What do you think it is about the Pocket God phenomenon that makes it so enduring?
Dave – Well, I think the main thing is the humor. I think that when the app first came out we had only put like a week’s worth of development time into the initial update. So you could do not a lot. You could drag them around, throw them in the air, drown them, and that’s it. And I think that that sort of straightforward, mean sense of humor with these cute characters really resonated with a lot of people. I guess we’re all kind of mean and have this tortuous side to us or something. That’s the core of Pocket God. I think that as long as we stay true to that principal—cute characters with an edgy, mean sense of humor on top of it—I think that we can branch into all kinds of different genres. We could do an Animal Crossing-style game, the comic book is doing really well right now. I think we could do like a puzzle platformer, reverse-Lemmings type of game where the object is to kill them rather than save them. I think that as long as the humor is there and the art style is there I think we can expand and experiment with different things.
Jake – It was pretty funny early on when we were putting our ideas together for the Facebook game, he (David) said it would be the first anti-social game. That’s something that we really try to keep in mind. It has that humor but it also has that edge to it.
Dave – Yeah, we want to screw around with your friends. Our next episode for the Pocket God game we’re going to have a pygmy scream piano, where you put them all on these magic pedestal’s and when you hit the pedestal the pygmy screams at a certain pitch. And so you have this four key keyboard that you can play and make songs out of the screams. We also have to stay topical, we just did a Charlie Sheen update where we had this pygmy named Charlie and he says winning a lot and he doesn’t eat food, doesn’t go to sleep. I think that kind of topical humor is also a part of Pocket God that we’d like to keep. We just have to figure out the next YouTube sensation. Like maybe we have a Rebecca Black episode where you have to torture her to get her to shutup.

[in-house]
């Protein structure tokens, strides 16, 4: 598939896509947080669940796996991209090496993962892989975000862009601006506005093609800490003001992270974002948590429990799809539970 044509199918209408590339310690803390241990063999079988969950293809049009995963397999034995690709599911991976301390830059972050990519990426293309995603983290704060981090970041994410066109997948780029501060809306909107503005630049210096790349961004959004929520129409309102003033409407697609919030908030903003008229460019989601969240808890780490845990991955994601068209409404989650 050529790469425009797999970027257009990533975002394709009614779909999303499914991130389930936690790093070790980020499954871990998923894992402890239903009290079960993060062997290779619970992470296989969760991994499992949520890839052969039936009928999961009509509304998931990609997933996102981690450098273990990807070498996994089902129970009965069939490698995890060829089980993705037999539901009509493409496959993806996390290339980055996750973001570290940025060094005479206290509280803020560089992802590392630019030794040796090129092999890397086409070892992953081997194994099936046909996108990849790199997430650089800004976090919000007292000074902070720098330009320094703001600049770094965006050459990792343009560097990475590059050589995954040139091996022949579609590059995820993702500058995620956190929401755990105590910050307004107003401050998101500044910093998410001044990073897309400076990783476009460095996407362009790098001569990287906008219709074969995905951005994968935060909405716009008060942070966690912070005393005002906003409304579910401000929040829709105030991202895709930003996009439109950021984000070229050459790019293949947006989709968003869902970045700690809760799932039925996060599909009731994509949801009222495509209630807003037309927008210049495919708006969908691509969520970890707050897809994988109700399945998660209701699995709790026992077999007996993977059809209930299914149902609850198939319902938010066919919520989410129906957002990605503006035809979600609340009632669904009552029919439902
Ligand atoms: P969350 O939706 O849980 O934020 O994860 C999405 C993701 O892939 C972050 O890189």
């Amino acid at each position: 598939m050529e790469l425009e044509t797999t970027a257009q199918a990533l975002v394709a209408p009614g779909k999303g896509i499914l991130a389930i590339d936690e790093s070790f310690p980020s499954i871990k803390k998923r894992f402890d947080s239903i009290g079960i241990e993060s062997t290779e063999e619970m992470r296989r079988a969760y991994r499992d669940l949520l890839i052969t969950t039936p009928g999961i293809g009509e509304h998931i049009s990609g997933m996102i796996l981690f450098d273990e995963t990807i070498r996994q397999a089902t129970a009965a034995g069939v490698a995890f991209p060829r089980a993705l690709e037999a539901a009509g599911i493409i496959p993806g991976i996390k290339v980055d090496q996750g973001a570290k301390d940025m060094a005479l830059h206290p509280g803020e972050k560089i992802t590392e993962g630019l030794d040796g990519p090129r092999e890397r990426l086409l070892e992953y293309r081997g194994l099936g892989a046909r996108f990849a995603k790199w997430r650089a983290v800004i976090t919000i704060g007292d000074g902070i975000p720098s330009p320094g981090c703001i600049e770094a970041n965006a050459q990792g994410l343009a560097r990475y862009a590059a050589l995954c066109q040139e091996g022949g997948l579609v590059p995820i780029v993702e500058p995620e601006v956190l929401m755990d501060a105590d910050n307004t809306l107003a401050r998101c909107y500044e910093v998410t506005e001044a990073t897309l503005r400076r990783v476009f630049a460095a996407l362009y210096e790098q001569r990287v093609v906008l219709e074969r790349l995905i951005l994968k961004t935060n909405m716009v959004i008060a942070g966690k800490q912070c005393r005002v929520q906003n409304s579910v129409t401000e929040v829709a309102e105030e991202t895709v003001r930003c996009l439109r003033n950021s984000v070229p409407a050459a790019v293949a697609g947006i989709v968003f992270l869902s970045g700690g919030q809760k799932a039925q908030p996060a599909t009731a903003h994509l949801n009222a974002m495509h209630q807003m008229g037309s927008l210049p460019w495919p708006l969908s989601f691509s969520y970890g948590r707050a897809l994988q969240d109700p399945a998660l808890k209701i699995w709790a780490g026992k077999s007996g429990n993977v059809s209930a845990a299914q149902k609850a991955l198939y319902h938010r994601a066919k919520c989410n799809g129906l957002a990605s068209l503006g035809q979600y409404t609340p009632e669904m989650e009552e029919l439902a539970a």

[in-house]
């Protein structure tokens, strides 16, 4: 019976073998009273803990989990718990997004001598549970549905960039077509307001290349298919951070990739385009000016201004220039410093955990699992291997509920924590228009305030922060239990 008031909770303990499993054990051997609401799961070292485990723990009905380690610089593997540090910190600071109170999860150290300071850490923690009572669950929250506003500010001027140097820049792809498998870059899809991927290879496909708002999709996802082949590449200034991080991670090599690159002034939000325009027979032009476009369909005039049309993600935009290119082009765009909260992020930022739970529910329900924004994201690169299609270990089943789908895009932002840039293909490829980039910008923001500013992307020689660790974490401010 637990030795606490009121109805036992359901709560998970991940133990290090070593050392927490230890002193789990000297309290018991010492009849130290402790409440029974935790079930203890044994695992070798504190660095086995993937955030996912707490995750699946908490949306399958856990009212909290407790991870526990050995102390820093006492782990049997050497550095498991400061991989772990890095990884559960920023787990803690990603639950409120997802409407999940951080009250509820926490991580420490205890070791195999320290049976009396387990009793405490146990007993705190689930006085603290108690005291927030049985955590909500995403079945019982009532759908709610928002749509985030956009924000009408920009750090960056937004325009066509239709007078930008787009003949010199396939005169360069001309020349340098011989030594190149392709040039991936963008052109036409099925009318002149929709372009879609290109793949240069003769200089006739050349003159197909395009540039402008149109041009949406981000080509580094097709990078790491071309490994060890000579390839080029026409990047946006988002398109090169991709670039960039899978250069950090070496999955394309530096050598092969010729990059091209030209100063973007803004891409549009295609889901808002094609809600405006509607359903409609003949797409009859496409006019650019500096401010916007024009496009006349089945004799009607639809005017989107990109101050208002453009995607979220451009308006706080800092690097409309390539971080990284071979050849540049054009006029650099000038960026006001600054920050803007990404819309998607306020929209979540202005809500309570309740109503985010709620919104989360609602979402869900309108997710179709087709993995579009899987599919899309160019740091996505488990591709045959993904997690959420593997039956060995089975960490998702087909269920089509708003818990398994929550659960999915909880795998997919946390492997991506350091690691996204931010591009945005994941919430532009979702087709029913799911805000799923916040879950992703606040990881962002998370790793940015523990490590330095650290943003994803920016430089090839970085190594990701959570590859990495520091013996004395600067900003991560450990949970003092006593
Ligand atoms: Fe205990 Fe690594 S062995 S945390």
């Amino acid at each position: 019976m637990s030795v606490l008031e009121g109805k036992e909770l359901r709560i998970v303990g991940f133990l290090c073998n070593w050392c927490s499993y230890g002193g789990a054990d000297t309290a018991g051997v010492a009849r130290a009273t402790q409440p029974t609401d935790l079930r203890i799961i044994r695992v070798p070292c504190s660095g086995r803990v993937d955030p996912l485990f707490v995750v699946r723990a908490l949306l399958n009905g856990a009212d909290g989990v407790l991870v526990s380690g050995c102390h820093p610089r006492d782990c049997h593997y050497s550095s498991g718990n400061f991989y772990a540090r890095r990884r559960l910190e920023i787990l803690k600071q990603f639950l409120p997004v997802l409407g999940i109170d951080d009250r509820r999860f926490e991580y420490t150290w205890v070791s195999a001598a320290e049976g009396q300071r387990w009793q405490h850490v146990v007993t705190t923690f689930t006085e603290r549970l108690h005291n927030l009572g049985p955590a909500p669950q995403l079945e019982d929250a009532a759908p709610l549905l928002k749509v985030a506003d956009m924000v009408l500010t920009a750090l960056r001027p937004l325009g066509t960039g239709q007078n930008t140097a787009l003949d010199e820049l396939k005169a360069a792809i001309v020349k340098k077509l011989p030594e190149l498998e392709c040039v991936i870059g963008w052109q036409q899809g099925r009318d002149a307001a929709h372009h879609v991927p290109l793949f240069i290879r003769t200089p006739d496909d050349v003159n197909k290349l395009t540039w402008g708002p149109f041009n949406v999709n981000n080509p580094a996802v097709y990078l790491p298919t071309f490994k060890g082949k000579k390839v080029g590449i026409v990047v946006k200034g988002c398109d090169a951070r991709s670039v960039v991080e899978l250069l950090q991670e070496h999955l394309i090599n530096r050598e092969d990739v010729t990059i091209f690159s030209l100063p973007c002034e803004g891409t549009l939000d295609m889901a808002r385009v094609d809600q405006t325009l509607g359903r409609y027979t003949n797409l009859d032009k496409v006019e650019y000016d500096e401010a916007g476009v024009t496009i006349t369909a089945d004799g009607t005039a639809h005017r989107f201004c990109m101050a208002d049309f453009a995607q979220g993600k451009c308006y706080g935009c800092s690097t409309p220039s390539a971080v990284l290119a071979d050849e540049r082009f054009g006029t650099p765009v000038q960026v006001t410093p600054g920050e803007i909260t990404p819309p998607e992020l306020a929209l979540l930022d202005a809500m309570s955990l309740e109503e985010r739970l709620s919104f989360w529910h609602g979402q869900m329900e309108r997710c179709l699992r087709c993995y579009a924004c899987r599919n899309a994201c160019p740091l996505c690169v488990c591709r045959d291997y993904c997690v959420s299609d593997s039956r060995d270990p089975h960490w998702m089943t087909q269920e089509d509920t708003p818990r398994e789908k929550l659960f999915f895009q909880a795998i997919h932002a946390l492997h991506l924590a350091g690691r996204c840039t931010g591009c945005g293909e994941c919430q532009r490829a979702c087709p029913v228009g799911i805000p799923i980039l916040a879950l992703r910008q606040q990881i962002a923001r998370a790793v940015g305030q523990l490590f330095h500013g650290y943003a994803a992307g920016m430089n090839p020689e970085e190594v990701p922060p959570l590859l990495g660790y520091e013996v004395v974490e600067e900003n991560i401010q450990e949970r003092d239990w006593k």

Can you discuss any future plans/updates?
Dave -With Facebook we have a lot of things planned. We’re probably going to release the next update in a couple weeks, we’re trying to really hit a two or three week schedule between updates. We have a lot of different powers planned, more customizations, more really great social features; the ability to sacrifice your friends, we really want to expand on that sort of thing. We’re still cranking out once a month updates to our iPad game and also the main iPhone game. We have a surprise that we haven’t really announced yet with the iPad game so I would stay tuned to see what kinds of developments happen with that in the next three weeks or so. And then we have a new iOS game that we’re starting to work on that should be out in the Fall time frame. And the comic book.
The comic book is doing great. Actually, sales-wise each day we’re on par with Marvel and DC’s complete library. If you go into the top-grossing section on iTunes for the iPhone sometimes we’re actually ahead of the Marvel app; Spider-Man, Wolverine, Captain America, everybody combined. So the comic book is really doing great. We’re looking to speed up delivery of that to one issue every three weeks, but we have two years worth of story lines already planned out. We’re really working on turning Pocket God into a franchise. When I was growing up and playing Sonic the Hedgehog, I want kids nowadays that are growing up to kind of think of Pocket God in that light.
I think we have something stable. We’ve kind of had our month of being number one in the App Store and with every game you still have that chance but I think we have a really strong foundation right now that we can continue to build off of and I think Pocket God is going to be something that we can do at least one or two games a year and eventually be on every single platform out there.